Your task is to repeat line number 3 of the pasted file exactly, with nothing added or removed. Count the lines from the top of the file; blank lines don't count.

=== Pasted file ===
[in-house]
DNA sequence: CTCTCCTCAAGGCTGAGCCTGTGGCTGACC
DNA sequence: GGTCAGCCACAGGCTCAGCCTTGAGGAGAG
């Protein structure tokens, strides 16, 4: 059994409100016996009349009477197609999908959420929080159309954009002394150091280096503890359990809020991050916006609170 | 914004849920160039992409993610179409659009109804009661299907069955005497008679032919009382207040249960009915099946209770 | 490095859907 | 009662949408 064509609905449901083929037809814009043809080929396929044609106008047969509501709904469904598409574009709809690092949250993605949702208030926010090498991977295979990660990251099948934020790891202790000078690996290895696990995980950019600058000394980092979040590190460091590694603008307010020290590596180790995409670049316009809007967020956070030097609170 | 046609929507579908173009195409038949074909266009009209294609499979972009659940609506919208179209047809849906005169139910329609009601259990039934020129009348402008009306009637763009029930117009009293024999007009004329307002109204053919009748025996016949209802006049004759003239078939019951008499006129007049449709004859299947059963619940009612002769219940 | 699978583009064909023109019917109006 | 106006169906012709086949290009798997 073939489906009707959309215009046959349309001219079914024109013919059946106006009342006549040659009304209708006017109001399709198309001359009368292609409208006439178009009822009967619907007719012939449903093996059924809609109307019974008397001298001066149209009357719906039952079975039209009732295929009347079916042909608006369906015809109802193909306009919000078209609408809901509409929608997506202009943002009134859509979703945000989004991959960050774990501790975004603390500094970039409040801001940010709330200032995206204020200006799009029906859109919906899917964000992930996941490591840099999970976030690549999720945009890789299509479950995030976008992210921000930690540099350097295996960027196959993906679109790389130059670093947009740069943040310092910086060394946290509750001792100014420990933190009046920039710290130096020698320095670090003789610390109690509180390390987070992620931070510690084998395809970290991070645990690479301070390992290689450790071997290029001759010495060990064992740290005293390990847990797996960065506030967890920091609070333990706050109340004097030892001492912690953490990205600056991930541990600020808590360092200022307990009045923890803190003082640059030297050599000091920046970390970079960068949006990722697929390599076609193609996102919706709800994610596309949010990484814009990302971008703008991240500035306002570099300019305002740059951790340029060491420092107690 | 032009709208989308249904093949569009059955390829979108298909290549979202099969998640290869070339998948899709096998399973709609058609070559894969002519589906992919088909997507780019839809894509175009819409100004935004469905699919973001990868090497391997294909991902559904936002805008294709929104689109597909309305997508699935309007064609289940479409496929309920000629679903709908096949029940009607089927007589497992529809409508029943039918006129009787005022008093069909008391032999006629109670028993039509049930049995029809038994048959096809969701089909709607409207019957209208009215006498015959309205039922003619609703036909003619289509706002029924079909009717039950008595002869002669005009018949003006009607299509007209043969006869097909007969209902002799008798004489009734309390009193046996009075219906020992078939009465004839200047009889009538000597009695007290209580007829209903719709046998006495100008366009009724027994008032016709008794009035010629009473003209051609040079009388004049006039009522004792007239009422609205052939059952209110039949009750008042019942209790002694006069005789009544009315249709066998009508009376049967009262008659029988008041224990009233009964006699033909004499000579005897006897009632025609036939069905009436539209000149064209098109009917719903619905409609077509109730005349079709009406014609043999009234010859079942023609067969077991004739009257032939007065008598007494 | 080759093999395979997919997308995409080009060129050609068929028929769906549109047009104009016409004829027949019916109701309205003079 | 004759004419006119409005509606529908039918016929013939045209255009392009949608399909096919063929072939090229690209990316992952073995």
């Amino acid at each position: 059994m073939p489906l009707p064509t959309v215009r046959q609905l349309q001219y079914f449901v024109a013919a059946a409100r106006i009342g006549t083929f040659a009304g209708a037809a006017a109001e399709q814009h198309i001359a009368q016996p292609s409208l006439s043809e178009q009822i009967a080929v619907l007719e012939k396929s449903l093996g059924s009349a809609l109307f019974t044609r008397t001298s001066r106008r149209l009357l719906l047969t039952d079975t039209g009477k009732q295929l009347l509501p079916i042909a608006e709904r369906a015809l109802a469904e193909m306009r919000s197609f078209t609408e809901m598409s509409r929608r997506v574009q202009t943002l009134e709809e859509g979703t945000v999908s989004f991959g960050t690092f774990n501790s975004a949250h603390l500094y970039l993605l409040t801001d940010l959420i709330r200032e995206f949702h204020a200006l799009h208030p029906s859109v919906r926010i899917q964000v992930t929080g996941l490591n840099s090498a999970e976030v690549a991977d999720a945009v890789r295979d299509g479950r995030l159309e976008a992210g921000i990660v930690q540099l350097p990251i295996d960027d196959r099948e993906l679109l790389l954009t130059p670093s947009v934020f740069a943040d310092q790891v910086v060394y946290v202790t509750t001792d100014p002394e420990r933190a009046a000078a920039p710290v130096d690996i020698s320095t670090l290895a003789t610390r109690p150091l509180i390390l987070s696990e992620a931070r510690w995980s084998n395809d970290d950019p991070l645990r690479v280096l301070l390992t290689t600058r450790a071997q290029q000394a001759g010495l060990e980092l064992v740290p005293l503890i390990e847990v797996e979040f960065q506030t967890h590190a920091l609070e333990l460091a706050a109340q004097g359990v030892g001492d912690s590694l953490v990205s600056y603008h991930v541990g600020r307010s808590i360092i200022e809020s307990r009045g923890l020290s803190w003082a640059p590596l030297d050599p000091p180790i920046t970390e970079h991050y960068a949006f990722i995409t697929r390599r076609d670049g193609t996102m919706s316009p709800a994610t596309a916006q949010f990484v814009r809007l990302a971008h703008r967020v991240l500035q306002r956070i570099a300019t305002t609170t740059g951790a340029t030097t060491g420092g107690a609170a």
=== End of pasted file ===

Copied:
DNA sequence: GGTCAGCCACAGGCTCAGCCTTGAGGAGAG